Back at the compound, there isn't much to do but wait to leave.  I shop for N. Korea items at the S. Korean stores.  The only item that you can buy that has the DPRK (Democratic People's Republic of Korea) stamp is a book of collector's stamps.  I'm NOT paying $10 for a bunch of crappy stamps, so one of the other girls and I go halves and split the book.  As it gets time to go, people are starting to get scared about leaving.  They figure that this is the time that they are going to screw us.  We might get fined for something stupid and of course we'll want to pay it, because no one wants to get left in N. Korea.  I don't stress, because I believe what's meant to happen will happen and there is nothing you can do about it.


We head back to the border and people are a lot braver now than when we first came in.  Some people start secretly taking pictures while riding in the bus.  They aren't obvious but they hold their cameras in their lap and aim out the window.  Seok Jin then informs us that some people will randomly be stopped and their digital cameras will be checked for illegal pictures.  We get to the border and have to get off the bus to walk through immigration. Believe it or not, BUT there were no problems at immigration.  No one got stopped and we were all free to return to S. Korea.  When we got back to the S. Korean side, our bus went through some disinfectant spray thing.  I guess they were killing any pests we might have brought back, including any little N. Korean men clinging to the bottom of our bus.  Also, they pulled off the little white covers that covered the license plates.


I can't prove that I was in N. Korea, but you'll have to take my word for it.   Also, if you are here in S. Korea, I highly recommend taking the trip to N. Korea. 

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"North Korea is a regime arming with missiles and weapons of mass destruction, while starving its citizens……States like these, and their terrorist allies, constitute an axis of evil, arming to threaten the peace of the world…."George W. Bush, 2002 State of the Union Address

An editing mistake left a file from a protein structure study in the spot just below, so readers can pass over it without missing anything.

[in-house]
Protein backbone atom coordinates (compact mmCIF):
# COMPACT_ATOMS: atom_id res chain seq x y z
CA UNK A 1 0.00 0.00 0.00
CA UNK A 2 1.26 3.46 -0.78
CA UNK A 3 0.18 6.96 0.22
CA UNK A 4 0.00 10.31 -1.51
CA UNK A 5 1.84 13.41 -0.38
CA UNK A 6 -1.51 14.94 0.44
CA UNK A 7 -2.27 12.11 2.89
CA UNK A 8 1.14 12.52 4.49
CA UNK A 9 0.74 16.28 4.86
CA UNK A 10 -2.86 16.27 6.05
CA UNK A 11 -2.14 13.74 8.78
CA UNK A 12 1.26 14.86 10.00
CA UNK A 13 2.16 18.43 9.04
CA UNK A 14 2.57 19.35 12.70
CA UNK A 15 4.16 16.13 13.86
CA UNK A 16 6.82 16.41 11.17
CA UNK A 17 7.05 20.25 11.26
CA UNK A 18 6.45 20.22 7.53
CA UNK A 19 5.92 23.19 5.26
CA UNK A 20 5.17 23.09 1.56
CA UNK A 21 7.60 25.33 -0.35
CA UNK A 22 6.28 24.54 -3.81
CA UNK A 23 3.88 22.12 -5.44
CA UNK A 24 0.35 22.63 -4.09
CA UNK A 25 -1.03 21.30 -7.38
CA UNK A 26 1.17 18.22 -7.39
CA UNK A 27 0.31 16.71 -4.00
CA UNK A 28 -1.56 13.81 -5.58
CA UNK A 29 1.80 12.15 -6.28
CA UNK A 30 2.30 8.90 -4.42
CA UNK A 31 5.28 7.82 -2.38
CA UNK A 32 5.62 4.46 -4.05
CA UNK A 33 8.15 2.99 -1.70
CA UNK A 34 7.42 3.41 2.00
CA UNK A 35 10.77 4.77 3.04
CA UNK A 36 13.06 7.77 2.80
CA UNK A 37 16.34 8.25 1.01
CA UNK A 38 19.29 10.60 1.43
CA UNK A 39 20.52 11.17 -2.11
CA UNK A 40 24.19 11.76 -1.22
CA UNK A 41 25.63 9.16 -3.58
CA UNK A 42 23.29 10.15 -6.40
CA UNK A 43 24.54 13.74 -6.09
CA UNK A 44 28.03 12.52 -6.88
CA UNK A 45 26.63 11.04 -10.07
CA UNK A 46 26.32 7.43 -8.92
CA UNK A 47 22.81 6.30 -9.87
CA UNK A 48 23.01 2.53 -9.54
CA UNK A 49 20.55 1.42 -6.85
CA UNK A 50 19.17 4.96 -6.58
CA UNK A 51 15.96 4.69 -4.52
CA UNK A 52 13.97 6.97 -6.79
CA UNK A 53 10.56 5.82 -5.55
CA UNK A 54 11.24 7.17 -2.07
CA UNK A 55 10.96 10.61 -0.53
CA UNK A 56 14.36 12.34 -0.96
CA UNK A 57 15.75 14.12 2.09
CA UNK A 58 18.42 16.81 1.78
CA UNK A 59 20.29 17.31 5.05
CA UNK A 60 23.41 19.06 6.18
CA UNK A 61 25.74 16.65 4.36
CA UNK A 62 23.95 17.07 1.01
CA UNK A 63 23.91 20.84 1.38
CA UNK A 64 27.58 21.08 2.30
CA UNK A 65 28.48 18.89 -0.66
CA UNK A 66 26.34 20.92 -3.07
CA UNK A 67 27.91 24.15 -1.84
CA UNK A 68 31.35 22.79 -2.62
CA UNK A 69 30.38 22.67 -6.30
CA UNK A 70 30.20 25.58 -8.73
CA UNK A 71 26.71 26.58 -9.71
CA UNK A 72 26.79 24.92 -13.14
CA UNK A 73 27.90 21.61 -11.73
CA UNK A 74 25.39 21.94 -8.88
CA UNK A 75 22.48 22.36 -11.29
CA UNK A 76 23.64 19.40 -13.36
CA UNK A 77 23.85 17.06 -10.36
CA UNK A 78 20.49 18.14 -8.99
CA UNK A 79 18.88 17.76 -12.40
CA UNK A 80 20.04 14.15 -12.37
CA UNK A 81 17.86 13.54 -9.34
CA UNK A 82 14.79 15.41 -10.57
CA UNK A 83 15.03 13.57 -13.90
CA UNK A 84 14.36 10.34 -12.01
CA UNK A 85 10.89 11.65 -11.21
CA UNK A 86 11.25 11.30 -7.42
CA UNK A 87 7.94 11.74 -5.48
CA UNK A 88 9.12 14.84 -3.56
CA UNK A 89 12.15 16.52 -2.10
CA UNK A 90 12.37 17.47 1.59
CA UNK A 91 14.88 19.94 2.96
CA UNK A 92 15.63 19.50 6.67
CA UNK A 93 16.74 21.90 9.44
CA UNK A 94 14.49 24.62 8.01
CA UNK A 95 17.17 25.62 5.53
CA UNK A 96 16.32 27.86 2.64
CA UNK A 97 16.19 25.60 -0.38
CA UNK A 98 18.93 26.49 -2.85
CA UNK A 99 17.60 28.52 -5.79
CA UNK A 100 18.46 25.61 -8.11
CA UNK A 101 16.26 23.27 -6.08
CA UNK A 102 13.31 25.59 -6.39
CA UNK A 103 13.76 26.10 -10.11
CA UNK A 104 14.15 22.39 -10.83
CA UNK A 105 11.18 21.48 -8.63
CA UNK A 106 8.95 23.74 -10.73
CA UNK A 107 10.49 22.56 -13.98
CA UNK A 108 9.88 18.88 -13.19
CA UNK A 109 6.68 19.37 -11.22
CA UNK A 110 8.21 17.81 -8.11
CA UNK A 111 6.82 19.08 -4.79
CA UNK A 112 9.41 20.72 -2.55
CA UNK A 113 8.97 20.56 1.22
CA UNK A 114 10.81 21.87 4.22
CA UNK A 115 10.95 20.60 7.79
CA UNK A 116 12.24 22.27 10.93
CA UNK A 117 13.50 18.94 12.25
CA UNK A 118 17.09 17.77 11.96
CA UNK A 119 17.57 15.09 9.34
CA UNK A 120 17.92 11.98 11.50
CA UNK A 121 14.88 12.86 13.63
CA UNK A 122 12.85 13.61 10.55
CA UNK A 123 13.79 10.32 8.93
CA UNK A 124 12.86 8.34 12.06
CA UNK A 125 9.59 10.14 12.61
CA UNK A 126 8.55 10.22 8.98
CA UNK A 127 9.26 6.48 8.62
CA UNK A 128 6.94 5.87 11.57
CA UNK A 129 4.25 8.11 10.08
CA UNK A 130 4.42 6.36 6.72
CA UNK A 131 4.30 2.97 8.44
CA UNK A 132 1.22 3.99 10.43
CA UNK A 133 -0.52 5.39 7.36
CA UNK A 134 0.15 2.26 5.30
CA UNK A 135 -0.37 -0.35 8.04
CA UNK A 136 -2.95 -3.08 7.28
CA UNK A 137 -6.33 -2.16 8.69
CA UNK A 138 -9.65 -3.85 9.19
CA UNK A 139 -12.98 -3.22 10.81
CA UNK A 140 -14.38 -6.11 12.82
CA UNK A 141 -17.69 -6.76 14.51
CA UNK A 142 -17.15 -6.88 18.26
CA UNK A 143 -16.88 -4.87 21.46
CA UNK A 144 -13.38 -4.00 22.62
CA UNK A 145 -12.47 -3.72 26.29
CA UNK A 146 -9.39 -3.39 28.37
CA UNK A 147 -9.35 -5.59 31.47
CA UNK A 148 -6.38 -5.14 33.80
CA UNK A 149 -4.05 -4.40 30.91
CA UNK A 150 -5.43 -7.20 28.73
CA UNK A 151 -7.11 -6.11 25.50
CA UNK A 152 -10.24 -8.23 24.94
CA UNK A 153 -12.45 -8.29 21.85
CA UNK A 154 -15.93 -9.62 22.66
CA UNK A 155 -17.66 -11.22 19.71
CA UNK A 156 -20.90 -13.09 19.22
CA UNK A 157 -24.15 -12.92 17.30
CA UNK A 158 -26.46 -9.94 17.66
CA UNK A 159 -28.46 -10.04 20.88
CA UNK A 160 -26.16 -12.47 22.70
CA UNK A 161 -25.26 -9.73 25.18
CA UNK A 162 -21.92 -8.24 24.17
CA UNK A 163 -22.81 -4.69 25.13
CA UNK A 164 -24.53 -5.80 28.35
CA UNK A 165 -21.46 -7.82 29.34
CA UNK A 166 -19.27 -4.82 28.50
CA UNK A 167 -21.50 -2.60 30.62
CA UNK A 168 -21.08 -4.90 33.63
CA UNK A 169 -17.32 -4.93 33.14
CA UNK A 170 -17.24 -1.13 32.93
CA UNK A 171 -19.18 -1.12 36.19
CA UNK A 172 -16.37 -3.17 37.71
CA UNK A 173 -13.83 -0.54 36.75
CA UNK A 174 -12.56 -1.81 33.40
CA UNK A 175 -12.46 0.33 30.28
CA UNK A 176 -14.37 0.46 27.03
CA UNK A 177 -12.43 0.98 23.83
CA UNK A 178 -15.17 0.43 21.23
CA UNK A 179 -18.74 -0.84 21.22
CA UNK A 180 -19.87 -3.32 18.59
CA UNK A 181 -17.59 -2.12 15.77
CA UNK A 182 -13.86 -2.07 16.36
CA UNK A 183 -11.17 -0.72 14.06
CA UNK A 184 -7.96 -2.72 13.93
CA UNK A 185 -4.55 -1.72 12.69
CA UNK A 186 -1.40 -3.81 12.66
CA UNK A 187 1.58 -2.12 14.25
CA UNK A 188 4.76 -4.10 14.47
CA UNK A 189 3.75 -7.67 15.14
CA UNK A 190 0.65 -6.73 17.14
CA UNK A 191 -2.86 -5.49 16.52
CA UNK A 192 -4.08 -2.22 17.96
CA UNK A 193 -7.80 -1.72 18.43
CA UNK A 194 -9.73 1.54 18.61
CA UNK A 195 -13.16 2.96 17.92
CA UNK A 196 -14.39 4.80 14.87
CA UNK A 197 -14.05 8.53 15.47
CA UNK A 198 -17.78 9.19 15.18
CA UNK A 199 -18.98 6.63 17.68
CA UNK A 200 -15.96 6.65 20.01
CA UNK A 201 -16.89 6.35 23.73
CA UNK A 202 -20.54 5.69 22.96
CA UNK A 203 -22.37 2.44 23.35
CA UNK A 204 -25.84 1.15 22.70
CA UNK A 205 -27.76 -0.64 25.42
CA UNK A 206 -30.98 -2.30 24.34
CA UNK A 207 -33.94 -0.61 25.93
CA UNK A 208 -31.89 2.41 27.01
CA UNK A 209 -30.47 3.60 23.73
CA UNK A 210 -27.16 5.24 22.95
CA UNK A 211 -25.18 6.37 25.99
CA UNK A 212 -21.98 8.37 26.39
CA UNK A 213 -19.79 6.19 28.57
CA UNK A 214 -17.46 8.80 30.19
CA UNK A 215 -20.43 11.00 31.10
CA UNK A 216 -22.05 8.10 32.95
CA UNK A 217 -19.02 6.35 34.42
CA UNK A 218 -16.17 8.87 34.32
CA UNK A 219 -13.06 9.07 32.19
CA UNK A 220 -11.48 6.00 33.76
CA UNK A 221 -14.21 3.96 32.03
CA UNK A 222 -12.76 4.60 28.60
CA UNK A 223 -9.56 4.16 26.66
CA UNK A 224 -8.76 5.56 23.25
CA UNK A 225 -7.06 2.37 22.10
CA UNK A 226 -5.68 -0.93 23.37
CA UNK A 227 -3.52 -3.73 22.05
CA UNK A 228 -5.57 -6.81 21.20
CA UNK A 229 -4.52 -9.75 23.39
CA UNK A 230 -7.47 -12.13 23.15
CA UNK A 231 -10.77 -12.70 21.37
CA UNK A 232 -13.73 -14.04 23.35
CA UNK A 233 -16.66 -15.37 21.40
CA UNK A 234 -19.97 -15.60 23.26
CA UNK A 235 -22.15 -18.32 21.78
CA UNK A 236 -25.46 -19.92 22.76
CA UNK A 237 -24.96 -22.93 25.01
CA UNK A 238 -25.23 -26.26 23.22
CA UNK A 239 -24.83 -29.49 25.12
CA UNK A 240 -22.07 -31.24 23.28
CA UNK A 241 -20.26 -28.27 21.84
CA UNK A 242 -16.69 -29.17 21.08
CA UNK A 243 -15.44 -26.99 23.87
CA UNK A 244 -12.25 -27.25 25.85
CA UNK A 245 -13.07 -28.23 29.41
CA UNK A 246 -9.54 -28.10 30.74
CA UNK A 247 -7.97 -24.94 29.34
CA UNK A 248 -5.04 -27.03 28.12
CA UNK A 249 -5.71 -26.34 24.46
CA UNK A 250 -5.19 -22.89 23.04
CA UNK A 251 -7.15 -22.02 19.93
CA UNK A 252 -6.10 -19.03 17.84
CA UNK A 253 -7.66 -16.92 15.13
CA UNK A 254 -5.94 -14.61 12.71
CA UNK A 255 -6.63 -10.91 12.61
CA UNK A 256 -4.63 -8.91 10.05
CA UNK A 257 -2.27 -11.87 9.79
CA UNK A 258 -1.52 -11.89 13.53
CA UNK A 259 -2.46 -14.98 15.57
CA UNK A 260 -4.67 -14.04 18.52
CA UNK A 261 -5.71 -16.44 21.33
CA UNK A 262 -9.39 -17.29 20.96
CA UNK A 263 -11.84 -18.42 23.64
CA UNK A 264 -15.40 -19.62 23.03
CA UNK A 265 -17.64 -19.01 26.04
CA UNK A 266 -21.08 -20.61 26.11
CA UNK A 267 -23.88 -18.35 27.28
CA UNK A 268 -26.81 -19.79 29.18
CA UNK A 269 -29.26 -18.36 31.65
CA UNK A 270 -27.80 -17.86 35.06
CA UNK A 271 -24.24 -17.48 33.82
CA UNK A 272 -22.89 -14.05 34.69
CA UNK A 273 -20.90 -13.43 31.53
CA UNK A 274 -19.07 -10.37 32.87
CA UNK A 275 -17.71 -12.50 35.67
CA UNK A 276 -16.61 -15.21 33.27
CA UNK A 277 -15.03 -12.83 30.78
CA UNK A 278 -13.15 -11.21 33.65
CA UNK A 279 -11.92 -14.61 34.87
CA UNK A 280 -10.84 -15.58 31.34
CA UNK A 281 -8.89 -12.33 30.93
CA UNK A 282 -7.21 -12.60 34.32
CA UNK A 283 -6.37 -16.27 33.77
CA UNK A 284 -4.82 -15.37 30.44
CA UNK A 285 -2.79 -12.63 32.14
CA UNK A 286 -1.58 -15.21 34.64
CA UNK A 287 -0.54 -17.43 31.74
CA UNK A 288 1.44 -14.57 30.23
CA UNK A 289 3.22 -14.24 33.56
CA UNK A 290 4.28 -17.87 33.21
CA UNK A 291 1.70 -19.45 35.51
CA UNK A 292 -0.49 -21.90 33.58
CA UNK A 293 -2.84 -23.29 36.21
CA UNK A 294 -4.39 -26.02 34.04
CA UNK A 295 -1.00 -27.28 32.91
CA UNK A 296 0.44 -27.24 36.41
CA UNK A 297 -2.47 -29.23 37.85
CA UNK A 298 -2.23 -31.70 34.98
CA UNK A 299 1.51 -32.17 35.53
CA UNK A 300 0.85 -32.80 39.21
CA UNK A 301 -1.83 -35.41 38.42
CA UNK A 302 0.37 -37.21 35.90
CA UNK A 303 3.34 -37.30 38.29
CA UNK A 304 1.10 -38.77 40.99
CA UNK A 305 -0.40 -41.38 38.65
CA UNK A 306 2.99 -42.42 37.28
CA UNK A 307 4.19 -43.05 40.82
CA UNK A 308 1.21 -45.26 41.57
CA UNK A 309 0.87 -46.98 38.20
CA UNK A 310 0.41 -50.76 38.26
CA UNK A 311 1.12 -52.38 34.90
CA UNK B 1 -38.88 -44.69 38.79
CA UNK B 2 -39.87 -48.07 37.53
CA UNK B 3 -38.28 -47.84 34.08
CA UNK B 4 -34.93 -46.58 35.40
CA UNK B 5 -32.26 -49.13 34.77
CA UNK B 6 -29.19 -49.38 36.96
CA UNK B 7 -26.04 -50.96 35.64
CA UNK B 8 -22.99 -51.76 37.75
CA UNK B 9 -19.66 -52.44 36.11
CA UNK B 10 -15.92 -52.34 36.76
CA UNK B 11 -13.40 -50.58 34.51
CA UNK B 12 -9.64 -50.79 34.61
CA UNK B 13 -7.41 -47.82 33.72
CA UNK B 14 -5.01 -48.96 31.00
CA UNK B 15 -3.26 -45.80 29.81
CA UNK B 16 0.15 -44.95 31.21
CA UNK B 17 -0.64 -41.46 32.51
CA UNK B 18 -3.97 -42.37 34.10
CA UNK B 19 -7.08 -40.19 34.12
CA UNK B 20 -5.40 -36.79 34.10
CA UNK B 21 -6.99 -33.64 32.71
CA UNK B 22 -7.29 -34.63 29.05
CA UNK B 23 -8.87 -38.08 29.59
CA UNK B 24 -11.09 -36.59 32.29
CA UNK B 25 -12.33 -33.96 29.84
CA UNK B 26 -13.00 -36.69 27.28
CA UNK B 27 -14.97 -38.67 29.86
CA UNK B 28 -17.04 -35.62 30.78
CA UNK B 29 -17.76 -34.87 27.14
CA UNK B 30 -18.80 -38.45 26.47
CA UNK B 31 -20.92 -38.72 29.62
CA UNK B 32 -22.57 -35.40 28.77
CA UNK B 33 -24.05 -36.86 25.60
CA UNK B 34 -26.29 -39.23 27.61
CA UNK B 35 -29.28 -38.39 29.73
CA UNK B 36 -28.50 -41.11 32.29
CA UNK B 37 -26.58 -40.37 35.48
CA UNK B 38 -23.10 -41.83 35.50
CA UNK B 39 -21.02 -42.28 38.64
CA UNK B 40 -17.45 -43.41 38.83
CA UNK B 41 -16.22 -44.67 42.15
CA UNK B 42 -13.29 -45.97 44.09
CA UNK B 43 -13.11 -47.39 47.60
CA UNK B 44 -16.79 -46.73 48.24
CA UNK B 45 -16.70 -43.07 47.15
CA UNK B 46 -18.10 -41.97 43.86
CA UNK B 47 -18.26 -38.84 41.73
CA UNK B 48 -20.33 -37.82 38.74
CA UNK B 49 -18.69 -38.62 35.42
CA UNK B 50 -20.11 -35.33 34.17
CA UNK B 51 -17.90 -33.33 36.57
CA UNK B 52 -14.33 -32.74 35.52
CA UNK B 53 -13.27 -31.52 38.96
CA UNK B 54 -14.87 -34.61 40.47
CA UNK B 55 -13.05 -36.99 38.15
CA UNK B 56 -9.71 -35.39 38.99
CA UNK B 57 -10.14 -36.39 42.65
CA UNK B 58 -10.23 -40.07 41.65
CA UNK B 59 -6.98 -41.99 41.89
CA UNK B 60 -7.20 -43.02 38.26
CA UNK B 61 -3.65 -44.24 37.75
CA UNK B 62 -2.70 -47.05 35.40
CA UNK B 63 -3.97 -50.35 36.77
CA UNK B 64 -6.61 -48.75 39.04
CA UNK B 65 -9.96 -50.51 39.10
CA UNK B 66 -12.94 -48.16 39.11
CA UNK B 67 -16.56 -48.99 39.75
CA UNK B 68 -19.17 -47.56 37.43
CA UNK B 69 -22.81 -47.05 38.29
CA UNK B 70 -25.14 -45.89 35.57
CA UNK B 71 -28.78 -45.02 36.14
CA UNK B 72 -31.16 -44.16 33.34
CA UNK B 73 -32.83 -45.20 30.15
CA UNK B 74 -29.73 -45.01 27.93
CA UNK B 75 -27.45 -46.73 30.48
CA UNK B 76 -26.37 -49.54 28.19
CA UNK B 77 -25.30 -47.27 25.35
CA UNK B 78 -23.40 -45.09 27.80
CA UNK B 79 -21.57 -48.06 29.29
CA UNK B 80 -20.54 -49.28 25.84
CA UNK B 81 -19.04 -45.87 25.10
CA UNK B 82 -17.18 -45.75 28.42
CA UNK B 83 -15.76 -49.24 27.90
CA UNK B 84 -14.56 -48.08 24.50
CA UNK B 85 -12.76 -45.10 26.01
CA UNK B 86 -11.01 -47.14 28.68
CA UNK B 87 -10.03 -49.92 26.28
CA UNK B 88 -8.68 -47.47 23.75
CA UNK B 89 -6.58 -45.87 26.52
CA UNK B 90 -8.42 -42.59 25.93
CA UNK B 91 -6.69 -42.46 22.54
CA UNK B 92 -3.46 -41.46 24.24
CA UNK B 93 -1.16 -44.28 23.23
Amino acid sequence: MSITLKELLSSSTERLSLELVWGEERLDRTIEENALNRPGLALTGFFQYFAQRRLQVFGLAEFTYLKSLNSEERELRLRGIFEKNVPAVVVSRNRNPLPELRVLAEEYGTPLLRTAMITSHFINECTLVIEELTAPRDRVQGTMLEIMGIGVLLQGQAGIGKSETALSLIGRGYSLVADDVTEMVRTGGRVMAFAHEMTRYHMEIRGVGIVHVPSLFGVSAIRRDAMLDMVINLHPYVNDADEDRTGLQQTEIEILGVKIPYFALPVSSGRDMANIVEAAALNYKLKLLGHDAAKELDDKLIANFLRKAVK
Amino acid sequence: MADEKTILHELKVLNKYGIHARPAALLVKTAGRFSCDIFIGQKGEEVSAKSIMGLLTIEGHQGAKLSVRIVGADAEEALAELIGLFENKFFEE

The date is September 2, 2006, and I'm in N. Korea.  North Fuckin' Korea!  I'm an American in a member of the Axis of Evil.  And here I am, sitting on an air conditioned bus, traveling to Mt. Kumgang.  We travel along a newly paved road.  N. Korea is beautiful.  They got the nicer part of the Korean peninsula.  If the South Koreans knew, they'd shit their pants. 


We arrive at Mt. Kumgang and it's amazing.  It's untouched and litter free, definitely not like S. Korea.  As I look at all the beauty around me, a crazy thought runs through my head.  I saw Mt. Kumgang before it was destroyed.  I can see bombs being dropped and mass destruction.  Honest to god, that's what I thought as I looked all around me. 


I made a friend, Georgina earlier in the morning, so I hiked with her up to the waterfalls.  The water was very inviting.  We were hot and sweaty and the water was so inviting.  No wonder, there was that NO touching the water rule.  On our way back down the mountain, we ran across another girl, Shelly sitting on her own, so we stopped to chat.  At the bottom of the hill, we looked in the gift shop, which SUCKED!  There was NOTHING N. Korean to buy.   


We talked about the N. Korean lapel pin that ALL the N. Koreans wore of Kim Il Sung    (Kim Jung Il's papa) and how we all wanted one.  We were told that they were impossible to buy.  In China, you can buy tons of crap with Chairman Mao, so why can't I buy a lapel pin???  I settled for a can of lemonade and a smile from the N. Korean young lady selling lemonade and Heineken. 


We were taken back to Onjeong-gak aka LITTLE SOUTH KOREA.  It is the only area we can wander freely and take photos in.  In this compound, you can find a S. Korean hotel, two Family Marts and a bunch of S. Korean restaurants and gift shops run by Hyundai.  Instead of "Little S. Korea," you could call it "Hyundai Town."  IT WAS DEFINITELY NOT N. KOREA.  It's like the U.S. Army Base aka Little America, sitting here in the middle of Seoul.   If any spies are reading this, please DON'T bomb the base, I live next door. 


We got our rooms at the S. Korean hotel.  The last two groups that went with Adventure Korea stayed in the North Korean hotel down the road, so I felt kind of gypped.  Rumor was the last group that stayed in the N. Korean hotel found some surveillance equipment in a drawer.  Supposedly, it was recording their conversations.  I didn't ask Seok Jin if it was true, so I guess I won't know the truth til I ask.


I got my own room and it was super deluxe (suite).  I had a living room, big bathroom and a big bedroom with the most comfortable bed I've ever slept in.  I was stinky from the hike, so I showered and took a nap.  I had to get up an hour later to go to the N. Korean Acrobatic show, so I was grouchy.  I'm glad I got up and went, because the show was AMAZING!!   They did some amazing stuff and I was impressed.  I have to admit I shut my eyes for a few minutes, so I missed some stuff, but what I saw was INCREDIBLE.   AND, we could take pictures of these N. Koreans.